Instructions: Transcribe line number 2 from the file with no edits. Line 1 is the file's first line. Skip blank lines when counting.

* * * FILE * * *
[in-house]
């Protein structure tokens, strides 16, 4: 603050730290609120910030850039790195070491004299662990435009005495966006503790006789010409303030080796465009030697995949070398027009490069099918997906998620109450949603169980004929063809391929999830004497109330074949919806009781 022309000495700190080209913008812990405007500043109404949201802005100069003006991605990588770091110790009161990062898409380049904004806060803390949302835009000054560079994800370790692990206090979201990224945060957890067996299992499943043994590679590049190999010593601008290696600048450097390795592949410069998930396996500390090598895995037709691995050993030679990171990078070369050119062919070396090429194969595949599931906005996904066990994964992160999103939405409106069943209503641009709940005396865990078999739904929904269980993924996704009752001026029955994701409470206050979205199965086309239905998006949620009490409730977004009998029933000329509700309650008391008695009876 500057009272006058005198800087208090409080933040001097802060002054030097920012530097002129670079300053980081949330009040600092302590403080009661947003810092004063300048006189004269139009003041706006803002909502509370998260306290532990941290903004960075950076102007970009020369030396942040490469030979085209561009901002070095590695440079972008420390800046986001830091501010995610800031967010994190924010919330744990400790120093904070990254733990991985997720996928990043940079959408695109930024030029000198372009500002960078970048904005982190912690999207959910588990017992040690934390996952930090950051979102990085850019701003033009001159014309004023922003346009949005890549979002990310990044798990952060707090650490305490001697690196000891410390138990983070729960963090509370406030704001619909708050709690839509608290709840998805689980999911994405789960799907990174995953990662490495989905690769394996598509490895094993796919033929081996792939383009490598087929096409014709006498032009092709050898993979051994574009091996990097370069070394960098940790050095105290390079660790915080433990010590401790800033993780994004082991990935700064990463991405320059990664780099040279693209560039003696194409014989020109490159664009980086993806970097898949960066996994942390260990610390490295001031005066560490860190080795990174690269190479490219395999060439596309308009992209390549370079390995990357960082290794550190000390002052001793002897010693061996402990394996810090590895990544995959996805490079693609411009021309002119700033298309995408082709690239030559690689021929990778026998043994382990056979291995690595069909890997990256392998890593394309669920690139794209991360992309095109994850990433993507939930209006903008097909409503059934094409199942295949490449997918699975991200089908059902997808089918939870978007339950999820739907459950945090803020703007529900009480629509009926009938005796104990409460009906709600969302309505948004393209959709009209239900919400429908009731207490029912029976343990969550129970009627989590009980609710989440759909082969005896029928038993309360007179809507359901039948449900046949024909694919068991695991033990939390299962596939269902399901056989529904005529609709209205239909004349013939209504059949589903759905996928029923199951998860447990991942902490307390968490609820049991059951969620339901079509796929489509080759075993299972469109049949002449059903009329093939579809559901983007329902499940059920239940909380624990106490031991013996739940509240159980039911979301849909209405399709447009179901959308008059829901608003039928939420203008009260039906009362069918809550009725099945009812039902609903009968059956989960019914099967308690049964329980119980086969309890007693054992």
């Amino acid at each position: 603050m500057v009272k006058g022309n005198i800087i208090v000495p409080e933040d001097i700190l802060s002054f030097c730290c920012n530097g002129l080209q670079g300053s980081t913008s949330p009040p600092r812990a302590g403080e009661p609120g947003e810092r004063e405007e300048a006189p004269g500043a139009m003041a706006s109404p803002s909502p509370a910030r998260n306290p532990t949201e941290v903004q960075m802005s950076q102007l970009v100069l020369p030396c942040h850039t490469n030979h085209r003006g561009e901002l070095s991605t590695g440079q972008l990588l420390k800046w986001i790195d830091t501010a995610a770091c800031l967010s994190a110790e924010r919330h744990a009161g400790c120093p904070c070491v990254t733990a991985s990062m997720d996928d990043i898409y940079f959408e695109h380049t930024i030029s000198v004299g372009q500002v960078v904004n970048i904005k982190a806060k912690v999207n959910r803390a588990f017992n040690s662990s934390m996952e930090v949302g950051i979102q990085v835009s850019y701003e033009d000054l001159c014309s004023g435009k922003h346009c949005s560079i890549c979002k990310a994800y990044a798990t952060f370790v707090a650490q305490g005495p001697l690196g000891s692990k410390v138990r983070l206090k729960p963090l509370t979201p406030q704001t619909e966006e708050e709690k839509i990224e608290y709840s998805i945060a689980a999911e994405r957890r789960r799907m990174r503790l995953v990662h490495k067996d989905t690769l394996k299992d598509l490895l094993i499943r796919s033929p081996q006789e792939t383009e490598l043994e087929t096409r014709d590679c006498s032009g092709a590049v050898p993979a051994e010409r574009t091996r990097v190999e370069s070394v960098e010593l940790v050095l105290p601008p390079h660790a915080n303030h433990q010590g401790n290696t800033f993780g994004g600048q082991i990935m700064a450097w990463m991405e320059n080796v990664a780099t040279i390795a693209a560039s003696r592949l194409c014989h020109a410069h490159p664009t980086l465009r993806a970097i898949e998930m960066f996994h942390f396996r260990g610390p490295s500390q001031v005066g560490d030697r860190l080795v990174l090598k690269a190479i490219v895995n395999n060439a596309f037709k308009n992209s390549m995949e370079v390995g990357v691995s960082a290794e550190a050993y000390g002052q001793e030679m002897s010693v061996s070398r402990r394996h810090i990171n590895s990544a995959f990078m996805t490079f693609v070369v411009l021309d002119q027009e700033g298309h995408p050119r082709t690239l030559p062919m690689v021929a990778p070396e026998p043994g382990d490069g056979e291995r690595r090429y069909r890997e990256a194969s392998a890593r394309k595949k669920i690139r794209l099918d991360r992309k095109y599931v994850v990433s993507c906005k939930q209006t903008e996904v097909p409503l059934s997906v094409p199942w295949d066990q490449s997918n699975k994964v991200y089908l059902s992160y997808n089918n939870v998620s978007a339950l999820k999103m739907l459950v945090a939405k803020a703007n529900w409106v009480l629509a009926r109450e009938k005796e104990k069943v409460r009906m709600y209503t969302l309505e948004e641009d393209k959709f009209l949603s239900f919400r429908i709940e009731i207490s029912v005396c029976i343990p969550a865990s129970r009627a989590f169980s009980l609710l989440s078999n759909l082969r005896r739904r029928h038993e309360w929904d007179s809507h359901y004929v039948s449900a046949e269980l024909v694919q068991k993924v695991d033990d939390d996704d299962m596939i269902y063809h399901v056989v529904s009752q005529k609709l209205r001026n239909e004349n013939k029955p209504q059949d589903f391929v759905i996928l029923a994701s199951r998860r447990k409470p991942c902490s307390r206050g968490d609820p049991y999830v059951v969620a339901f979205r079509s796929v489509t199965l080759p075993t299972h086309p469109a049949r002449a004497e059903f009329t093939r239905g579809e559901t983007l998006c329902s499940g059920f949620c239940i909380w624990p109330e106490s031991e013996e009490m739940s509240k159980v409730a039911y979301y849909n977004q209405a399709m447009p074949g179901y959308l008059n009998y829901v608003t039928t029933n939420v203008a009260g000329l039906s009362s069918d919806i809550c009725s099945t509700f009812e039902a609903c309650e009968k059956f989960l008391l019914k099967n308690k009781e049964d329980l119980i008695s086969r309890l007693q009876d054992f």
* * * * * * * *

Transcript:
């Protein structure tokens, strides 16, 4: 603050730290609120910030850039790195070491004299662990435009005495966006503790006789010409303030080796465009030697995949070398027009490069099918997906998620109450949603169980004929063809391929999830004497109330074949919806009781 022309000495700190080209913008812990405007500043109404949201802005100069003006991605990588770091110790009161990062898409380049904004806060803390949302835009000054560079994800370790692990206090979201990224945060957890067996299992499943043994590679590049190999010593601008290696600048450097390795592949410069998930396996500390090598895995037709691995050993030679990171990078070369050119062919070396090429194969595949599931906005996904066990994964992160999103939405409106069943209503641009709940005396865990078999739904929904269980993924996704009752001026029955994701409470206050979205199965086309239905998006949620009490409730977004009998029933000329509700309650008391008695009876 500057009272006058005198800087208090409080933040001097802060002054030097920012530097002129670079300053980081949330009040600092302590403080009661947003810092004063300048006189004269139009003041706006803002909502509370998260306290532990941290903004960075950076102007970009020369030396942040490469030979085209561009901002070095590695440079972008420390800046986001830091501010995610800031967010994190924010919330744990400790120093904070990254733990991985997720996928990043940079959408695109930024030029000198372009500002960078970048904005982190912690999207959910588990017992040690934390996952930090950051979102990085850019701003033009001159014309004023922003346009949005890549979002990310990044798990952060707090650490305490001697690196000891410390138990983070729960963090509370406030704001619909708050709690839509608290709840998805689980999911994405789960799907990174995953990662490495989905690769394996598509490895094993796919033929081996792939383009490598087929096409014709006498032009092709050898993979051994574009091996990097370069070394960098940790050095105290390079660790915080433990010590401790800033993780994004082991990935700064990463991405320059990664780099040279693209560039003696194409014989020109490159664009980086993806970097898949960066996994942390260990610390490295001031005066560490860190080795990174690269190479490219395999060439596309308009992209390549370079390995990357960082290794550190000390002052001793002897010693061996402990394996810090590895990544995959996805490079693609411009021309002119700033298309995408082709690239030559690689021929990778026998043994382990056979291995690595069909890997990256392998890593394309669920690139794209991360992309095109994850990433993507939930209006903008097909409503059934094409199942295949490449997918699975991200089908059902997808089918939870978007339950999820739907459950945090803020703007529900009480629509009926009938005796104990409460009906709600969302309505948004393209959709009209239900919400429908009731207490029912029976343990969550129970009627989590009980609710989440759909082969005896029928038993309360007179809507359901039948449900046949024909694919068991695991033990939390299962596939269902399901056989529904005529609709209205239909004349013939209504059949589903759905996928029923199951998860447990991942902490307390968490609820049991059951969620339901079509796929489509080759075993299972469109049949002449059903009329093939579809559901983007329902499940059920239940909380624990106490031991013996739940509240159980039911979301849909209405399709447009179901959308008059829901608003039928939420203008009260039906009362069918809550009725099945009812039902609903009968059956989960019914099967308690049964329980119980086969309890007693054992």